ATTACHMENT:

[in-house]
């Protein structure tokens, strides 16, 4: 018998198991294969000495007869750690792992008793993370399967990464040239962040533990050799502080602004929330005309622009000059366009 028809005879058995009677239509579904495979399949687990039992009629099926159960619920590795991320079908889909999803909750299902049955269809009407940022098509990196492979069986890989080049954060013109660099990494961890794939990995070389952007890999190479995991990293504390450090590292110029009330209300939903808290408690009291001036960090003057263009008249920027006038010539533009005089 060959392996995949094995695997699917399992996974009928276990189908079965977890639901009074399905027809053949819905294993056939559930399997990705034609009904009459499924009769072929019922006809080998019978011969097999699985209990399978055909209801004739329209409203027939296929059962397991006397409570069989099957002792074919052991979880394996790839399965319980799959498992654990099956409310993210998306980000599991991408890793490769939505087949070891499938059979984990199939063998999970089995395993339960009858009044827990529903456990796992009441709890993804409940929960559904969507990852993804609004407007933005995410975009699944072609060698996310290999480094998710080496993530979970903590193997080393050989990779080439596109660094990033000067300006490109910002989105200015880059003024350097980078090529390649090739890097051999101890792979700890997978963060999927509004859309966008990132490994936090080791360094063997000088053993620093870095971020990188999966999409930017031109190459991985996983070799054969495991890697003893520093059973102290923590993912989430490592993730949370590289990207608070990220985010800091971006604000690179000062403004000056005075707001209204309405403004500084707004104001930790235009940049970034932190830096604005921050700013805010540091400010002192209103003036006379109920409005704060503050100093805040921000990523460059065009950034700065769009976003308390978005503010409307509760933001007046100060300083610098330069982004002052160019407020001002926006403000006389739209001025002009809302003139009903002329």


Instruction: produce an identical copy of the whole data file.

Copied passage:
[in-house]
């Protein structure tokens, strides 16, 4: 018998198991294969000495007869750690792992008793993370399967990464040239962040533990050799502080602004929330005309622009000059366009 028809005879058995009677239509579904495979399949687990039992009629099926159960619920590795991320079908889909999803909750299902049955269809009407940022098509990196492979069986890989080049954060013109660099990494961890794939990995070389952007890999190479995991990293504390450090590292110029009330209300939903808290408690009291001036960090003057263009008249920027006038010539533009005089 060959392996995949094995695997699917399992996974009928276990189908079965977890639901009074399905027809053949819905294993056939559930399997990705034609009904009459499924009769072929019922006809080998019978011969097999699985209990399978055909209801004739329209409203027939296929059962397991006397409570069989099957002792074919052991979880394996790839399965319980799959498992654990099956409310993210998306980000599991991408890793490769939505087949070891499938059979984990199939063998999970089995395993339960009858009044827990529903456990796992009441709890993804409940929960559904969507990852993804609004407007933005995410975009699944072609060698996310290999480094998710080496993530979970903590193997080393050989990779080439596109660094990033000067300006490109910002989105200015880059003024350097980078090529390649090739890097051999101890792979700890997978963060999927509004859309966008990132490994936090080791360094063997000088053993620093870095971020990188999966999409930017031109190459991985996983070799054969495991890697003893520093059973102290923590993912989430490592993730949370590289990207608070990220985010800091971006604000690179000062403004000056005075707001209204309405403004500084707004104001930790235009940049970034932190830096604005921050700013805010540091400010002192209103003036006379109920409005704060503050100093805040921000990523460059065009950034700065769009976003308390978005503010409307509760933001007046100060300083610098330069982004002052160019407020001002926006403000006389739209001025002009809302003139009903002329």